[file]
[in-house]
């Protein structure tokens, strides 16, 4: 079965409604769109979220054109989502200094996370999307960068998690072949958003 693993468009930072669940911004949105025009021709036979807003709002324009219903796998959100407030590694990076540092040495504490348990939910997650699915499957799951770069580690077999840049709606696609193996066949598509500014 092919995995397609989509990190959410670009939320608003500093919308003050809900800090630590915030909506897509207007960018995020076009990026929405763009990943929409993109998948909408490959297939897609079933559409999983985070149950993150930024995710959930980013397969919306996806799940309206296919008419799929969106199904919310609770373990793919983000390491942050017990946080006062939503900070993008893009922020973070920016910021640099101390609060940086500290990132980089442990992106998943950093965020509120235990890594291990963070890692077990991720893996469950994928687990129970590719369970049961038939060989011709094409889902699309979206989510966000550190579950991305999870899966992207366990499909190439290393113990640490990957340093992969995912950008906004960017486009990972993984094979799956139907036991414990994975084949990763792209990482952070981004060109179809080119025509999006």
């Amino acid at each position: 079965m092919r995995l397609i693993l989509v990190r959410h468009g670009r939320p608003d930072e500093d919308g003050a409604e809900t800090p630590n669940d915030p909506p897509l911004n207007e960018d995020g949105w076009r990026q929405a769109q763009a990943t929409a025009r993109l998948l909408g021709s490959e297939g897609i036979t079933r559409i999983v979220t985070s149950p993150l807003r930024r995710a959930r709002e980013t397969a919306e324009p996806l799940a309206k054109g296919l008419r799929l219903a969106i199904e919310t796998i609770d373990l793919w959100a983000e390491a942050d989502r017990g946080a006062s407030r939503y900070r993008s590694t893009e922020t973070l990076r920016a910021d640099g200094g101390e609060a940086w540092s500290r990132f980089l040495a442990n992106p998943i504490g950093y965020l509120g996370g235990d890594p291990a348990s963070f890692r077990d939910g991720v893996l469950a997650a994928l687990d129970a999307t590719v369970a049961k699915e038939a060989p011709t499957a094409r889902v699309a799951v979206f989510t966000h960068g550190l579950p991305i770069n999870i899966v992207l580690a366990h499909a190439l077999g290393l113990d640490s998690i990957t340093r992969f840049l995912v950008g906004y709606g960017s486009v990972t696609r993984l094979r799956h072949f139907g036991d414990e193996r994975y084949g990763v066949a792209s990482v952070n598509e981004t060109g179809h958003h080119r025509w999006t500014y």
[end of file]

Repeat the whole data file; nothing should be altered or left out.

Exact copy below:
[in-house]
């Protein structure tokens, strides 16, 4: 079965409604769109979220054109989502200094996370999307960068998690072949958003 693993468009930072669940911004949105025009021709036979807003709002324009219903796998959100407030590694990076540092040495504490348990939910997650699915499957799951770069580690077999840049709606696609193996066949598509500014 092919995995397609989509990190959410670009939320608003500093919308003050809900800090630590915030909506897509207007960018995020076009990026929405763009990943929409993109998948909408490959297939897609079933559409999983985070149950993150930024995710959930980013397969919306996806799940309206296919008419799929969106199904919310609770373990793919983000390491942050017990946080006062939503900070993008893009922020973070920016910021640099101390609060940086500290990132980089442990992106998943950093965020509120235990890594291990963070890692077990991720893996469950994928687990129970590719369970049961038939060989011709094409889902699309979206989510966000550190579950991305999870899966992207366990499909190439290393113990640490990957340093992969995912950008906004960017486009990972993984094979799956139907036991414990994975084949990763792209990482952070981004060109179809080119025509999006």
């Amino acid at each position: 079965m092919r995995l397609i693993l989509v990190r959410h468009g670009r939320p608003d930072e500093d919308g003050a409604e809900t800090p630590n669940d915030p909506p897509l911004n207007e960018d995020g949105w076009r990026q929405a769109q763009a990943t929409a025009r993109l998948l909408g021709s490959e297939g897609i036979t079933r559409i999983v979220t985070s149950p993150l807003r930024r995710a959930r709002e980013t397969a919306e324009p996806l799940a309206k054109g296919l008419r799929l219903a969106i199904e919310t796998i609770d373990l793919w959100a983000e390491a942050d989502r017990g946080a006062s407030r939503y900070r993008s590694t893009e922020t973070l990076r920016a910021d640099g200094g101390e609060a940086w540092s500290r990132f980089l040495a442990n992106p998943i504490g950093y965020l509120g996370g235990d890594p291990a348990s963070f890692r077990d939910g991720v893996l469950a997650a994928l687990d129970a999307t590719v369970a049961k699915e038939a060989p011709t499957a094409r889902v699309a799951v979206f989510t966000h960068g550190l579950p991305i770069n999870i899966v992207l580690a366990h499909a190439l077999g290393l113990d640490s998690i990957t340093r992969f840049l995912v950008g906004y709606g960017s486009v990972t696609r993984l094979r799956h072949f139907g036991d414990e193996r994975y084949g990763v066949a792209s990482v952070n598509e981004t060109g179809h958003h080119r025509w999006t500014y």